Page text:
Cleveland and Columbus, Ohio.
2008 and I’m an 18-year-old youth player who has just joined a new club team, a
better club team, two hours from where I live in order to enhance my game
before I start playing at the collegiate level in the upcoming autumn. The team
bus has pulled off the throughway so that we players can grab a bite to eat
before we’re due to play at Columbus Crew stadium in a couple hours’ time.
Comfortably warm, folded into my seat near the middle of the bus, and engulfed
in my cozy hoodie, I’m reluctant to exit the coach with the streamline of my
new hungry teammates. Accompanied by two friends from my hometown who have made
the same decision I have to join this team mid-way through the U.S. Development
Academy season, we creep to the end of a very long line. The distant cashiers’
counter is just out of sight beyond the horizon.
was, in spurts, intimidating – joining a team of players who have been playing
with each other since they were twelve, who are all much better than the
teammates that I left behind. Integrating into part of the squad both on the
field and into the team personality hasn’t exactly been a seamless transition
at this point. I’ve only trained a handful of times and there hasn’t been any
key moments where I’ve gotten to know anybody else on a personal level.
McMuffin line is inching along, though. Those who have been served are quick to
grab their orders and retreat back to the comfort of the team bus. All except
for one. This boy grabs his food off the counter and makes a U-turn to the back
of the line, headed right at us. As friendly as can be, he strikes up a
conversation and gets to know us for the next ten minutes until we all have our
breakfast and can make our way back to the coach together. His name is
fast forward to last week. On November 13th Darlington Nagbe earned his first
cap for the United States National Team against St. Vincent & the
Grenadines in St. Louis. It’s been a long anticipated appearance for “D,” as he
was known back on our team in Cleveland. Sublimely talented, winner of College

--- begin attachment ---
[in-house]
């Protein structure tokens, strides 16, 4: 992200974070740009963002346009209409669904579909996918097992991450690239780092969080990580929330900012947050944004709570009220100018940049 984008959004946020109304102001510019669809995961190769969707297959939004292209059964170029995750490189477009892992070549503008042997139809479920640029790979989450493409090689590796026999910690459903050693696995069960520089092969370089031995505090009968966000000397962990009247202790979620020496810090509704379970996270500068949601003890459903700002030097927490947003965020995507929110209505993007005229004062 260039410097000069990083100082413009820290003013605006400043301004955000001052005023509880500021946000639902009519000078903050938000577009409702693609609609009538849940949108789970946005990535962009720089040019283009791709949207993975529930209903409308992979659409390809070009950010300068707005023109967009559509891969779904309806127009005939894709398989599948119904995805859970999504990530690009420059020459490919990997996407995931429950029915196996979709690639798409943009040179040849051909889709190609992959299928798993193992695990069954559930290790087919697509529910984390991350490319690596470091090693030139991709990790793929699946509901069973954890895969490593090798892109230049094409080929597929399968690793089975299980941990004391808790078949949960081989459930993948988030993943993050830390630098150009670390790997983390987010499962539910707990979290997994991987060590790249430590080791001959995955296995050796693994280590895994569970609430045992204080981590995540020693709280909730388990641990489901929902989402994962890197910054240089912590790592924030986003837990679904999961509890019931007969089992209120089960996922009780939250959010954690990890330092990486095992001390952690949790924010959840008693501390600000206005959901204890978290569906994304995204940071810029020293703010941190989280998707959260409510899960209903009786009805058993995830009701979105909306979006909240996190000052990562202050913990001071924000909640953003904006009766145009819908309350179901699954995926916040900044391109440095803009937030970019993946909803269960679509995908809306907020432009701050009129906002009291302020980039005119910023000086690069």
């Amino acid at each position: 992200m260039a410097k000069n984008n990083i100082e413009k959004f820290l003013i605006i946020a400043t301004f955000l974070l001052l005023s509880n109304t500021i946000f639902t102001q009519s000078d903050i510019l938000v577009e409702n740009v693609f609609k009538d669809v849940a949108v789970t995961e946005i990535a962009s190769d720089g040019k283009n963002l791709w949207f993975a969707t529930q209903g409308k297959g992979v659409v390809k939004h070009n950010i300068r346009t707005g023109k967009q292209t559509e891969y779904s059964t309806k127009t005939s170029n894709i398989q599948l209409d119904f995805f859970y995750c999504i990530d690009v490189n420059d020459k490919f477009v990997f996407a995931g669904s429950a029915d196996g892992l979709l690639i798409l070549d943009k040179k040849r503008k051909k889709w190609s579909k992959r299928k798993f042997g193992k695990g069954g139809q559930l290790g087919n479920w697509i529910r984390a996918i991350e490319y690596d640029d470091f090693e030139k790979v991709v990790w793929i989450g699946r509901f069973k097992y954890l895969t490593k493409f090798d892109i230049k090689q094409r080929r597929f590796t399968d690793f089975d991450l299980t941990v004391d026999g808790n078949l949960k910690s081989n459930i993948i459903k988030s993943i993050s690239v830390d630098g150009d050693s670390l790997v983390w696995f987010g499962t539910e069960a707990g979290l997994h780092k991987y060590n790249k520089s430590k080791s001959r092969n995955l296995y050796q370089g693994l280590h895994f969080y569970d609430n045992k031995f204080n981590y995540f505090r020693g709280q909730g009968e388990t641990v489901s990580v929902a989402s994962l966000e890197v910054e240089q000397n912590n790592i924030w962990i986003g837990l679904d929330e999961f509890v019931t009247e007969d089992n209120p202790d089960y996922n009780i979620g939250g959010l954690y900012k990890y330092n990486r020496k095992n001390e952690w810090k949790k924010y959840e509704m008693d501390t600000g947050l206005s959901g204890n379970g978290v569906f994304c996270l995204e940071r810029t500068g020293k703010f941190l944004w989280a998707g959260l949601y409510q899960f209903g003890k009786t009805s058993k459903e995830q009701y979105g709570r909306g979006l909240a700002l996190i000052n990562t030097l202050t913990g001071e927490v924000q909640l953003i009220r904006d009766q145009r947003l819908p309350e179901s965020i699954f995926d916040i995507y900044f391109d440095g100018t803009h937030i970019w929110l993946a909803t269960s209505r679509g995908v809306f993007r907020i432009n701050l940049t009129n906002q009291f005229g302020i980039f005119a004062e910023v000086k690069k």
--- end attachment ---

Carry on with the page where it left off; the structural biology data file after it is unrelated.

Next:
Soccer’s Hermann Trophy in 2010, and now Portland Timbers’ midfield maestro, the
only thing standing between Nagbe and the national team was his U.S.
citizenship. Born in Liberia in a time of civil unrest, Darlington spent most
of his formative years bouncing around Europe in order to follow the
professional career of his father. Soon after that, his mother moved the family
to Cleveland where our stories briefly intercepted.
a full-fledged American citizen as of this September and on the verge of a
breakthrough to the next level in his career, the kid from Cleveland has been
the talk of many media features. To my surprise many of these analytical
articles have depicted Darlington as a man with a touch of gold (which is true),
but his personality as introverted and shy. Questions have arisen as to whether
or not he has the personality to be a top player, a national team player.
I may, I’d like to counter these claims. Darlington Nagbe is humble and kind
compared to a lot of professional players or professional athletes in general
who have used their explosive A1 personalities to achieve the level their
playing at. He’s a breath of fresh air amongst a population of pros who often
come across as egotistical and regrettably unfiltered. Nagbe is the modest,
unpretentious, and a real family man, often populating his social media feed
with pictures of his loved ones. And certainly not to be undermined he’s the
quality of player that the States doesn’t often breed. He’s unique in many
senses because it’s not his mouth that does the talking; it’s his feet.
was seen in flashes during his two first international cameos. Darlington’s
feet move as quickly as his mind with a dexterity that more established names
in the national pool would envy. If I flashback to that game in Columbus in
2008, McDonald’s breakfast now hours behind us, I can recall D being tripped
and sent tumbling onto the wet grass as he bamboozled some poor defender on the
flank. But when the whistle didn’t sound, he then proceeded to dribble around
the next player… from his knees!
you haven’t seen the MLS goal of the year from 2011, it’s more than worth your
time. Just summon YouTube. A free kick from the far sideline is punched away by
the Vancouver Whitecaps goalkeeper to an aptly position Darlington Nagbe beyond
the edge of the penalty area. The rookie Nagbe caresses the clearance on the
full into a juggle, takes another touch for good measure, and smashes a frozen
rope into the top corner. It’s a volley that if Messi or Ronaldo scored, the
Earth would collapse in on itself. FourFourTwo
would eventually feature the piece in their print edition.
my plea to American supporters is to cheer on Darlington because he has the
skill to help the national team. This is a guy you should be rooting for. Have
youth players watch him because he has the abilities they should strive to
emulate. But most importantly have your children study him because he is a role
model – a supremely gifted young gentleman with the personality to match.
Words by Bobby Mohr from the United States.